Calling all mods: Mods Mayday at the Skylark Lounge
It's difficult to say exactly what "mod" means in 2012. Even when the movement reached its zenith in London in the early '60s, the definition wasn't clear: not quite hippie, not quite punk, not quite English, yet not quite American, either. Inventing a sort of bohemian dandy aesthetic, the mods wore pork-pie hats, listened to jazz records, gobbled down amphetamines like pac-man and rode Vespa scooters through London, on their way to fights with "the rockers." Ah, but some would say that's not quite right, either. In its evolutions from the Quadrophenia/mod-punk revival of the late '70s to the Britpop aesthetics of the mid-90s, what's considered mod has gone through many changes and titles -- yet, like the Supreme Courts definition of pornography, you know it when you see it.
Here in Denver, the mod lifestyle of high fashion, scooters and record-collecting has been growing, due in part to groups like the Denver Vintage Reggae Society, whose events allow people to get dressed up in mod (or skinhead, ska, northern soul, etc.) gear and dance to records made before most of them were even born. And this Friday, May 18, you can check out these bohemian dandies yourself at the Mods Mayday 2012 event at the Skylark Lounge, featuring DJs spinning ska and northern soul, as well as live music by The Manxx and The Sonic Archers.
Westword reached out to Mods Mayday 2012 event organizer Steve Antonio to discuss scooters, music and shopping for mod clothes in Denver.
Westword: You've said that the mod scene in Denver is growing -- how so?
Steven Antonio: The mod/ska/soul scene has waxed and waned over the years. Based on what I have seen with on-going monthly events like Denver Vintage Reggae Society and Mile High Soul club, there is certainly a revival going on. Simply put, there are things to do so people with like interests can meet regularly and have a good time together.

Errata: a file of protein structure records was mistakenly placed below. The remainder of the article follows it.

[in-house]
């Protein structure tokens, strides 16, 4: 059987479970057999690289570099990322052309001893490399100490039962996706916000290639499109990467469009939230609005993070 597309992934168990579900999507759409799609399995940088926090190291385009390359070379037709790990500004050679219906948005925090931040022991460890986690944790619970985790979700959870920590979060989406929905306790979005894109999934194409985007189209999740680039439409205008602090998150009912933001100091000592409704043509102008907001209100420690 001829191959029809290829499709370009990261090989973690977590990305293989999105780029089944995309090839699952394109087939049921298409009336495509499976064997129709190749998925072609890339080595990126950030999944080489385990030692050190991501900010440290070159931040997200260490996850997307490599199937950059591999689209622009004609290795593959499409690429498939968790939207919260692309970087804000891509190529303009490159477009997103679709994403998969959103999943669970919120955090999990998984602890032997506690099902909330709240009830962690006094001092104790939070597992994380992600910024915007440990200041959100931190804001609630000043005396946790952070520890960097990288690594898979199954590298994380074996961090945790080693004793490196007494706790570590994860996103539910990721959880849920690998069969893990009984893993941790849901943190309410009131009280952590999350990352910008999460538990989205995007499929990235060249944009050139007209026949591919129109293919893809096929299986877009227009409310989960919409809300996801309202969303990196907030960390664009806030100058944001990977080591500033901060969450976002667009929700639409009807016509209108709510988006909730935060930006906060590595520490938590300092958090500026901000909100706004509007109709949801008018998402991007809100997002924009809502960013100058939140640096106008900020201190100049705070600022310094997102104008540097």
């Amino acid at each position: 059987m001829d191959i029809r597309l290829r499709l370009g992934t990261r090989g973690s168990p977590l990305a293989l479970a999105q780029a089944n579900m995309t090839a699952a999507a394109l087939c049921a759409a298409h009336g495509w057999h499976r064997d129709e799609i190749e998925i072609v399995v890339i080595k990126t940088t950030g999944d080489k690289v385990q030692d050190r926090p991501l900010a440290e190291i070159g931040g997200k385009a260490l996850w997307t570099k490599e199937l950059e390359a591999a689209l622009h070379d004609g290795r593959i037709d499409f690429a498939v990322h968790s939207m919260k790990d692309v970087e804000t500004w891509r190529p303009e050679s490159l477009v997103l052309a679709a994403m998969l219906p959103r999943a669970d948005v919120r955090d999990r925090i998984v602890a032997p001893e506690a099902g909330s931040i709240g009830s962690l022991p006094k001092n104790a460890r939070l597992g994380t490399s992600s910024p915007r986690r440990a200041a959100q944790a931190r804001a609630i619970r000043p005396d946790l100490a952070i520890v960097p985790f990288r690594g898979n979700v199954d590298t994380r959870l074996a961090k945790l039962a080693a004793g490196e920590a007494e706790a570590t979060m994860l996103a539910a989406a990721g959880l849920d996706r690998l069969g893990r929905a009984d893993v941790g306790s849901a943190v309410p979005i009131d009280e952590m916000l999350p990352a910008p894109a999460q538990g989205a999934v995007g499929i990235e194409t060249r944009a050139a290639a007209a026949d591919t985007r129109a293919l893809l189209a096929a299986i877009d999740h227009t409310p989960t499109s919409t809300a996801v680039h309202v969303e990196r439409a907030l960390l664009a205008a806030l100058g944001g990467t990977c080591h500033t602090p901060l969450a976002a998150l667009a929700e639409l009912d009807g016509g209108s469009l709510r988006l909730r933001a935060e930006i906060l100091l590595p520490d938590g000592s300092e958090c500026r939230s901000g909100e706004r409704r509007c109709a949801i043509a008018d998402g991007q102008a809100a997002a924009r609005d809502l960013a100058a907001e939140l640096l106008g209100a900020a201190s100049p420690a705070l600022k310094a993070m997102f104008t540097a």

Is there a contemporary mod scene with new bands and changing fashion, or is it mostly rooted in the mod scenes of early '60s and late '70s England?
That is an interesting question. There is a huge up-swing in the mod scene in Europe and Japan going on right now. As for fashion, there are some evolving trends that are heavily influenced by the '60s. Let's face it, the style of the '60s is hard to beat. In as much as music is concerned, there are numerous new bands and artists coming into their own that are flat-out mod like The Moons and Miles Kane, for example. In Denver, the mod scene has quite a way to go, but we are hoping for a big lift up from events like this.
What drives people to replicate a style from a bygone era? Is it a costume, or a legitimate way of life?
Promotional poster for The Who's 1979 film Quadrophenia, which was largely responsible for the first mod revival
I believe that it is a legitimate way of life. It is just a matter of how far you want to go and what part of it works for you. Speaking for myself, I go all the way. I live in a mid-century modern, period-furnished home, ride a classic scooter and dress the part every day. For others, I think there is an attraction to things that are well designed like clothing, furniture and architecture. It is a clean, simple, unobstructed style that remains classic no matter how many times we wander away from it. Look at the popularity of a show like Mad Men. While not mod, per se, it reminds us of how good certain things looked before the '70s came along and screwed it all up.